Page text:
Last summer, the existence of spyware Pegasus – from the Israeli company NSO Group – revealed by a media consortium in a joint investigation, shook the world. This Wednesday, researchers from the cybersecurity company Zimperium zLabs they alerted on the detection of a new ‘malware’, called PhoneSpy, which has already affected numerous Android users in South Korea.
So far, the program has damaged the phones of more than 1,000 individuals in that country. “The malicious group behind this invasive campaign has gained access to all data, communications and services of their devices “, stressed from Zimperium zLabs.
How does it work and what functions do you have access to?
Spyware routinely infiltrates devices by exploiting vulnerabilities. In the case of Pegasus, for example, what is known as a trap link is sent, which persuades the victim to touch it and thus activate spyware. Similarly, there is a ‘zero clicks’ strategy, when the program is installed without user intervention.
Meanwhile, the PhoneSpy is disguised and presented as any regular application, with themes ranging from yoga to viewing photos and videos. In total, the presence of spyware has been detected in 23 apps.
The experts pointed out that such applications Are not avaliables in any Android ‘app’ store, which suggests that hackers use in this case “distribution methods based on redirection of web traffic or social engineering.”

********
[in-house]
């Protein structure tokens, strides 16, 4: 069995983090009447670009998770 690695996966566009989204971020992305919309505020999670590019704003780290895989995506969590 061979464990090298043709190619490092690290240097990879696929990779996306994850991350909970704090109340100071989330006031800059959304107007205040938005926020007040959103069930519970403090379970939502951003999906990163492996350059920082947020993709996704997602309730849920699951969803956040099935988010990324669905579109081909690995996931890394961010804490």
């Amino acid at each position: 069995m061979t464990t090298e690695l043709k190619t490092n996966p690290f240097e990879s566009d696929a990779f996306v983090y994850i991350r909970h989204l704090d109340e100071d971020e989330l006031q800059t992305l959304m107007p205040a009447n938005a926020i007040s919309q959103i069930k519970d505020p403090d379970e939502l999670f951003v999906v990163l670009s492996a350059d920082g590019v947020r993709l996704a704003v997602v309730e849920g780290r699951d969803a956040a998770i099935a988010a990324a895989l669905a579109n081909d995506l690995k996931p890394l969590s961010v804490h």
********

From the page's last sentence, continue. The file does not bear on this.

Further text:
Richard Melick, author of a blog on the Zimperium zLabs site, detailed in a comment to the portal TechCrunch that cybercriminals use tools such as’ phishing ‘to infiltrate their victims’ phones, “tricking the end user into downloading what they think is a legitimate application from a compromised website or direct link.”
By seizing a ‘smartphone’ with an Android system, the malicious program allows access to the camera, take photos, and record videos and audios. Among other things, hackers can also monitor GPS coordinates, steal messages, contacts and call records and test the mobile in question in a controlled way. In that sense, the capabilities of PhoneSpy are similar to those of Pegasus, as estimated in the portal Threatpost.
Zimperium zLabs has not determined who is spreading and using PhoneSpy, but said it reported the discovery to South Korean and US authorities. The company offered the command-and-control server host its help in ending the ‘malware’. However, the spyware still It is active.